- "Anoka County Early Years". Anoka County Historical Society. Archived from the original on August 20, 2008. Retrieved October 22, 2008.
- June D. Holmquist (1981). They Chose Minnesota. Minnesota Historical Society Press. p. 40. ISBN 978-0-87351-231-2.
- Nelson, Steven (2011). Savanna Soils of Minnesota. Minnesota: Self. pp. 61-64. ISBN 978-0-615-50320-2
- Anoka County MN Google Maps (accessed 4 March 2019)
- Anoka County High Point, Minnesota. PeakBagger.com (accessed 4 May 2019)
- "Find an Altitude/Anoka County MN" Google Maps (accessed 4 March 2019)
- "2010 Census Gazetteer Files". US Census Bureau. August 22, 2012. Archived from the original on October 6, 2014. Retrieved October 5, 2014.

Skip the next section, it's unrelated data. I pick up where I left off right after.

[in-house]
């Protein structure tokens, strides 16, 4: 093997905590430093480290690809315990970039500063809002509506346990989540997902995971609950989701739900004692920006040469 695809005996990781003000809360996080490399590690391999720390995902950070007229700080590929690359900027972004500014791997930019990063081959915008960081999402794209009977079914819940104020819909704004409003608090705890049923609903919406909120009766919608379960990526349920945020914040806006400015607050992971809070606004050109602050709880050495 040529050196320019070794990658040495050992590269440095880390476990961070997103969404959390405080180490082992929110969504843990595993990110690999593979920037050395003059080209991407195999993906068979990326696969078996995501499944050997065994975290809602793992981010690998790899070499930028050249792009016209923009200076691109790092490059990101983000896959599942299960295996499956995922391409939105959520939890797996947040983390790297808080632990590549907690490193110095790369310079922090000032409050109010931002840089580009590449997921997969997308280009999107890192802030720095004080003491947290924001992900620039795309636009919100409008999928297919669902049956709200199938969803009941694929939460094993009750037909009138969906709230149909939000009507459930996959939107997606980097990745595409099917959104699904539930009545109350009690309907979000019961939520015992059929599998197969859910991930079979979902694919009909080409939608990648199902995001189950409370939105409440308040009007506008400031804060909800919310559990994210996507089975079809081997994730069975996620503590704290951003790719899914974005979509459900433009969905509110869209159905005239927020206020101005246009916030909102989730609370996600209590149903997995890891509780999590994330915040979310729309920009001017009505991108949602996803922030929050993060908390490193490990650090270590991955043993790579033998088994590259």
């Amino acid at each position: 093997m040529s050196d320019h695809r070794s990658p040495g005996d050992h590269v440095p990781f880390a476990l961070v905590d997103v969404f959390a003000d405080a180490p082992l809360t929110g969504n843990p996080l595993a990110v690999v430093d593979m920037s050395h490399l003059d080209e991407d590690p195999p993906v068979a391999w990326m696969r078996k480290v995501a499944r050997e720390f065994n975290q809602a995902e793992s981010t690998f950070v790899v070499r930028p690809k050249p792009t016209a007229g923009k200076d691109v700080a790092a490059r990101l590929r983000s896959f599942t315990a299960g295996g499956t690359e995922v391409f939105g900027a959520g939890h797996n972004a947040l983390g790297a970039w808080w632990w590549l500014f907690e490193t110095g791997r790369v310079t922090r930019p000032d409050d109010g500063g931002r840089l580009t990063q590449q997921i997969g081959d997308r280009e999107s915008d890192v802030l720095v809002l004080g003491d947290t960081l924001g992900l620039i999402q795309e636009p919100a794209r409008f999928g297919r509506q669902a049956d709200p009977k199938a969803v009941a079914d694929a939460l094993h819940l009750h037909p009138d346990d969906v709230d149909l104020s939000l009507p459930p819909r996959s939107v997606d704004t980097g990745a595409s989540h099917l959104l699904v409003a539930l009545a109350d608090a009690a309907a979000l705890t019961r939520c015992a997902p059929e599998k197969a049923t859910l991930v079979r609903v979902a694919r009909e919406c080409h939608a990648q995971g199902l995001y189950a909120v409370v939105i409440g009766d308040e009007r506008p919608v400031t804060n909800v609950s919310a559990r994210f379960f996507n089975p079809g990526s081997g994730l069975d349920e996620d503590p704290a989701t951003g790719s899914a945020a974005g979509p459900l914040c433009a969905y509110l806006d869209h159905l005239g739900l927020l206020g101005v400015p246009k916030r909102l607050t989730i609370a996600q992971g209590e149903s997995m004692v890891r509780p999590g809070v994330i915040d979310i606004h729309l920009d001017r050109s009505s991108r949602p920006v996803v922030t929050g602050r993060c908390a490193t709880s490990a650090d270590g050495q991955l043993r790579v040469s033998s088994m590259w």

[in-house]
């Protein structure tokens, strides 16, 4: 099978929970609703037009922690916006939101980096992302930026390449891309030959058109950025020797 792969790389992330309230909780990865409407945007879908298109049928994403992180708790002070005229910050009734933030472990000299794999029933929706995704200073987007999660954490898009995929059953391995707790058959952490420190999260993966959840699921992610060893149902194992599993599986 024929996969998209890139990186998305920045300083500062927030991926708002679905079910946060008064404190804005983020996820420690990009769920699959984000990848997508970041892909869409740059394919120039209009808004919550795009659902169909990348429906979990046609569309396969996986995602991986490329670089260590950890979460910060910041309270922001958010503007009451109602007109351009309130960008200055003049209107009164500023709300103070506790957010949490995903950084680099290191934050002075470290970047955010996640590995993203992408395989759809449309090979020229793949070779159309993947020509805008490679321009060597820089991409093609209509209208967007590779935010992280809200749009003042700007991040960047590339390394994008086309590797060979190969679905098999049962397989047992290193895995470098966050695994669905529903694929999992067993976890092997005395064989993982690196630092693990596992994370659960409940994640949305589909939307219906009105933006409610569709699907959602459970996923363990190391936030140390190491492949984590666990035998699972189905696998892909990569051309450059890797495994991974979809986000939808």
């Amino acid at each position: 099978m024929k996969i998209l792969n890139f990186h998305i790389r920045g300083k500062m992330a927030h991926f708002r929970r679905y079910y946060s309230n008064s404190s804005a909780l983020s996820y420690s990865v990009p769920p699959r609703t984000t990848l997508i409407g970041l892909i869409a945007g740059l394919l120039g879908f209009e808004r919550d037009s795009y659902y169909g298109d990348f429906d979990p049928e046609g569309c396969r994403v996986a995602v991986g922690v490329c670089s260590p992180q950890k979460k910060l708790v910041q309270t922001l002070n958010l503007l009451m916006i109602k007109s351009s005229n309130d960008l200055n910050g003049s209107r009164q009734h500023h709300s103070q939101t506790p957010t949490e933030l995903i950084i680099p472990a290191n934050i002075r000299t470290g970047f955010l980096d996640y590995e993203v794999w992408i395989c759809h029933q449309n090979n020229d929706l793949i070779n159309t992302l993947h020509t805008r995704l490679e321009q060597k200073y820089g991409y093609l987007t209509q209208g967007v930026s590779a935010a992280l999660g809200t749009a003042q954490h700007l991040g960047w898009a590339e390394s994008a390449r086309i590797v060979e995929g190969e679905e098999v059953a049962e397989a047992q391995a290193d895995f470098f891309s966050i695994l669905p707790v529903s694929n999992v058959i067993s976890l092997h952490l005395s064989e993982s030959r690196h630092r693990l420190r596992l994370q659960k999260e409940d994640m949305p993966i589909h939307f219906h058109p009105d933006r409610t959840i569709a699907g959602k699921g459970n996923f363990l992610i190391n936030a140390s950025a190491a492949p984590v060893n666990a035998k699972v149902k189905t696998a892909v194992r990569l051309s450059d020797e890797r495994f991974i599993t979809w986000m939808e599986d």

- "Monthly Averages for Anoka MN". The Weather Channel. Archived from the original on October 6, 2014. Retrieved February 13, 2011.
- "Population and Housing Unit Estimates". Retrieved April 30, 2019.
- "US Decennial Census". US Census Bureau. Archived from the original on May 12, 2015. Retrieved October 5, 2014.
- "Historical Census Browser". University of Virginia Library. Retrieved October 5, 2014.
- "Population of Counties by Decennial Census: 1900 to 1990". US Census Bureau. Retrieved October 5, 2014.
- "Census 2000 PHC-T-4. Ranking Tables for Counties: 1990 and 2000" (PDF). US Census Bureau. Retrieved October 5, 2014.
- "Archived copy". Archived from the original on July 6, 2011. Retrieved July 7, 2011.CS1 maint: Archived copy as title (link)
- Leip, David. "Atlas of US Presidential Elections". uselectionatlas.org. Retrieved April 17, 2018.
- Anoka County government's website
- Anoka County Historical Society Digital Collection, Minnesota Reflections